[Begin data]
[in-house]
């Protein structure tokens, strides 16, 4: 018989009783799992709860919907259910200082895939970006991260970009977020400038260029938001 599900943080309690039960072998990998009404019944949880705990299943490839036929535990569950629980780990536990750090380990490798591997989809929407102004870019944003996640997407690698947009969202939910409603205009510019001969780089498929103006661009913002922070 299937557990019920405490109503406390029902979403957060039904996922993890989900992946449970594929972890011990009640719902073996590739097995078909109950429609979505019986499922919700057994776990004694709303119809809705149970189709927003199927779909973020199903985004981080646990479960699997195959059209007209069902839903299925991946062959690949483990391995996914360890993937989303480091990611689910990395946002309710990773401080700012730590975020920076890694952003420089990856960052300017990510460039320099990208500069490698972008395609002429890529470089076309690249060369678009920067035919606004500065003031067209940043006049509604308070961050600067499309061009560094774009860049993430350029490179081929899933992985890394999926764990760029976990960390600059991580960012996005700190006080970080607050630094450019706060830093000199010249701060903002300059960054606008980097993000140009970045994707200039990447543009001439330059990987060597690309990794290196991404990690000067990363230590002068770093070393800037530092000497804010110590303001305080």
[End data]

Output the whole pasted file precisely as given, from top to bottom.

[in-house]
């Protein structure tokens, strides 16, 4: 018989009783799992709860919907259910200082895939970006991260970009977020400038260029938001 599900943080309690039960072998990998009404019944949880705990299943490839036929535990569950629980780990536990750090380990490798591997989809929407102004870019944003996640997407690698947009969202939910409603205009510019001969780089498929103006661009913002922070 299937557990019920405490109503406390029902979403957060039904996922993890989900992946449970594929972890011990009640719902073996590739097995078909109950429609979505019986499922919700057994776990004694709303119809809705149970189709927003199927779909973020199903985004981080646990479960699997195959059209007209069902839903299925991946062959690949483990391995996914360890993937989303480091990611689910990395946002309710990773401080700012730590975020920076890694952003420089990856960052300017990510460039320099990208500069490698972008395609002429890529470089076309690249060369678009920067035919606004500065003031067209940043006049509604308070961050600067499309061009560094774009860049993430350029490179081929899933992985890394999926764990760029976990960390600059991580960012996005700190006080970080607050630094450019706060830093000199010249701060903002300059960054606008980097993000140009970045994707200039990447543009001439330059990987060597690309990794290196991404990690000067990363230590002068770093070393800037530092000497804010110590303001305080």